Sales were excellent in July and August, at a better level than expected. They have even accelerated since the beginning of September. In total, from July to mid-October, Ipsos’ sales were more than 15% higher than the same period of 2019, at constant rate and scope. Consequently, the gap noted at the end of June between revenue, which has grown further than the order book has narrowed over the weeks. Between 2019 and 2021, the organic growth in Ipsos’ revenue at the end of September was 12%, compared to 13.9% at the end of June. In contrast, the order book at the end of September recorded a growth of 10.8%, higher than at the end of June when it was 9.8%.
The acceleration in the growth of the order book is good news. It allows for a reassessment of our annual activity forecast. While we expected, after a good first half, that Ipsos’ organic growth between 2020 and 2021 would be “well above 10%”, it is now possible to state that the organic growth rate will be at least 17% compared to 2020 and “around 10%” compared to 2019.
The logical consequence of these new assessments is that the forecast of the level of operating margin has changed. It was 11% in the first half. Ipsos had indicated that it would be at the same level in the second half of the year. It is now expected that it will be above 11% in the second half of the year, thanks to a strong growth in business volumes and good cost control. The improvement in Ipsos’ performance in the second half has been constant for many years.
Ipsos is well positioned to do its job well, producing information and selling services that provide its clients with reliable, accurate, fresh, accessible, understandable and therefore usable information and analysis for decision-making purposes.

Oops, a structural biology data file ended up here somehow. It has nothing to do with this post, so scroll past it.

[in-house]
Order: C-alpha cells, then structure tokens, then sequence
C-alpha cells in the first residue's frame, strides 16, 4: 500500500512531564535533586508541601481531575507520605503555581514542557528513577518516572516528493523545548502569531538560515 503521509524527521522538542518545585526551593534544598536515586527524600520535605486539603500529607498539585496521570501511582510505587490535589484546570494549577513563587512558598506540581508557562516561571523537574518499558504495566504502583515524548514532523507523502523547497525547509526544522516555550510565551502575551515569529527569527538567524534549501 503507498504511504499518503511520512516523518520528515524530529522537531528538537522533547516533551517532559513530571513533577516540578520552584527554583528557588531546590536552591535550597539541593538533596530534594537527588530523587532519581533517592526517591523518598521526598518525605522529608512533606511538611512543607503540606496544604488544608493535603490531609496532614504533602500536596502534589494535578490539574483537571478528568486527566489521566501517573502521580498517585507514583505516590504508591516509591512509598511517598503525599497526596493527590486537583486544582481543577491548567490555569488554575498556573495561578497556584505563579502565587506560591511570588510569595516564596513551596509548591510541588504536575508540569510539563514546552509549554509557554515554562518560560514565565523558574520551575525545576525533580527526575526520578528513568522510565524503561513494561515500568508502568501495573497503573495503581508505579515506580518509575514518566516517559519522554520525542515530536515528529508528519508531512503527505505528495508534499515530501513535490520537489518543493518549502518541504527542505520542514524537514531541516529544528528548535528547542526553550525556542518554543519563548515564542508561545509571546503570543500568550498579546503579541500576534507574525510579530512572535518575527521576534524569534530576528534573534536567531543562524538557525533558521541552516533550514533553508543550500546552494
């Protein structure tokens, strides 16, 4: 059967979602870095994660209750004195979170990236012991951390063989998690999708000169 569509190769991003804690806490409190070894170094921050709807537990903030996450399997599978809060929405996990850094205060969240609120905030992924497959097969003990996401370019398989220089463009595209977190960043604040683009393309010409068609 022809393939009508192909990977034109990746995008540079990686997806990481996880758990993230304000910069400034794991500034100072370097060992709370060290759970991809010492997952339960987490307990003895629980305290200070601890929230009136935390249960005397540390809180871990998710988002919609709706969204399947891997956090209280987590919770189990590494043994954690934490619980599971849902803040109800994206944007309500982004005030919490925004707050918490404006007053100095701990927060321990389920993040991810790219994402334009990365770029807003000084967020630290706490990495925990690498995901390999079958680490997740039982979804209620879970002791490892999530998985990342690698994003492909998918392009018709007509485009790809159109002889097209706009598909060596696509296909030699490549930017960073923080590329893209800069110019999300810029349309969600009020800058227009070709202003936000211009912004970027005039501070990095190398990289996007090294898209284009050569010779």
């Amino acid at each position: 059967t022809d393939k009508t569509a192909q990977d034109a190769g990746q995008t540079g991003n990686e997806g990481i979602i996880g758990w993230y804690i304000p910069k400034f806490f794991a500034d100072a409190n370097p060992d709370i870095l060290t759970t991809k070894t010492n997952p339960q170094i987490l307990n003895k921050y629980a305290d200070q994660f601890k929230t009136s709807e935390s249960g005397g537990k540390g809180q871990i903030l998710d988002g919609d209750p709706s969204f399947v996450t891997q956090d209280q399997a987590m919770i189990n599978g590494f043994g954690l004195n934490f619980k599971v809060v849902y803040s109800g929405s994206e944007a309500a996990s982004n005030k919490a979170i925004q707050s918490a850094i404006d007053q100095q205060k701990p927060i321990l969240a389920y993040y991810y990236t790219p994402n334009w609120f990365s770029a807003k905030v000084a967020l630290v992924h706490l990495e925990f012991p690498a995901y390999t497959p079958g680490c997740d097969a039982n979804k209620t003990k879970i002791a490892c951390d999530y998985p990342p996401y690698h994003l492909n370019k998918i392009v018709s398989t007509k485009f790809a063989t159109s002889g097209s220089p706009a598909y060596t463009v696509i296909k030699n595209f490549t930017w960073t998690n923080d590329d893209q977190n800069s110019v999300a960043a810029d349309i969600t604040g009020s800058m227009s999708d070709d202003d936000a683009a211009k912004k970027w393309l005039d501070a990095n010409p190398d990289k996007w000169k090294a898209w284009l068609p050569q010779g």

Ipsos operates in a very active market. It is clear that the pandemic has reshuffled a lot of cards and that a lot of companies and institutions are working on what they have to do today but are also preparing for what they will have to do tomorrow. The post-covid world and markets will undoubtedly be different from what they were. The pandemic is accelerating changes of all kinds. The role of the research industry is more central than ever. Its ability, and that of its main players, to better satisfy the growing needs of its customers will be the key to the sustainable growth of its activities in the years to come.
Ipsos is an independent source of vital information, an efficient research company that has evolved significantly in recent years and will transform itself even further in the years to come. It is a strong, profitable growth plan, driven by innovative and powerful developments that Ben Page, the new Chief Executive Officer of the company, starting November 15th, will develop and implement in the coming months with the support of the Board of Directors and the contribution from all Ipsos teams.
Ipsos is one of the world’s leading market research companies, operating in 90 markets and employing 18,000 people.
Our passionately curious research professionals, analysts and scientists have built unique multi-specialist capabilities that provide true understanding and powerful insights into the actions, opinions and motivations of citizens, consumers, patients, customers or employees. Our 75 solutions are based on primary data from our surveys, social media monitoring, and qualitative or observational techniques.
Our tagline “Game Changers” sums up our ambition to help our 5,000 customers move confidently through a rapidly changing world.
Founded in France in 1975, Ipsos has been listed on the Euronext Paris since July 1, 1999. The company is part of the SBF 120 and Mid-60 indices and is eligible for the Deferred Settlement Service (SRD).